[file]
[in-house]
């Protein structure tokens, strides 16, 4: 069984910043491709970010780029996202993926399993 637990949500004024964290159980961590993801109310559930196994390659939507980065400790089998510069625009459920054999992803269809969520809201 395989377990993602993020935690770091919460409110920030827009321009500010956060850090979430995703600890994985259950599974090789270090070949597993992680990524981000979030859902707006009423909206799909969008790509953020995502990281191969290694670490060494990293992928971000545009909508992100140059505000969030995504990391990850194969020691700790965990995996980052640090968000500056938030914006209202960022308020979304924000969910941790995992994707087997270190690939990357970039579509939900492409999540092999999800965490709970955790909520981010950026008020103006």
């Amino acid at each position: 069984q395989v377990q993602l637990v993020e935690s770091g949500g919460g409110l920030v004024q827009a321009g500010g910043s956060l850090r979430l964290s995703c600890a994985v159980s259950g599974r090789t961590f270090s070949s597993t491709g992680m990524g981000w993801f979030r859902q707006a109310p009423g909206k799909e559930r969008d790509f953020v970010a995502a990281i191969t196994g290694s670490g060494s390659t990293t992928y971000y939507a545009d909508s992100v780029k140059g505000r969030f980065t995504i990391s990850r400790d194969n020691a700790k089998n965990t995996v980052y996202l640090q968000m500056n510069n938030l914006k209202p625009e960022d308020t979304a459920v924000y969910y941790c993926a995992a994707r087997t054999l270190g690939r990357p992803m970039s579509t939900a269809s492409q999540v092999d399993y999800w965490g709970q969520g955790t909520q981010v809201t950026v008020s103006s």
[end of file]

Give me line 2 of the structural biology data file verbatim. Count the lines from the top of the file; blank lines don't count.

């Protein structure tokens, strides 16, 4: 069984910043491709970010780029996202993926399993 637990949500004024964290159980961590993801109310559930196994390659939507980065400790089998510069625009459920054999992803269809969520809201 395989377990993602993020935690770091919460409110920030827009321009500010956060850090979430995703600890994985259950599974090789270090070949597993992680990524981000979030859902707006009423909206799909969008790509953020995502990281191969290694670490060494990293992928971000545009909508992100140059505000969030995504990391990850194969020691700790965990995996980052640090968000500056938030914006209202960022308020979304924000969910941790995992994707087997270190690939990357970039579509939900492409999540092999999800965490709970955790909520981010950026008020103006």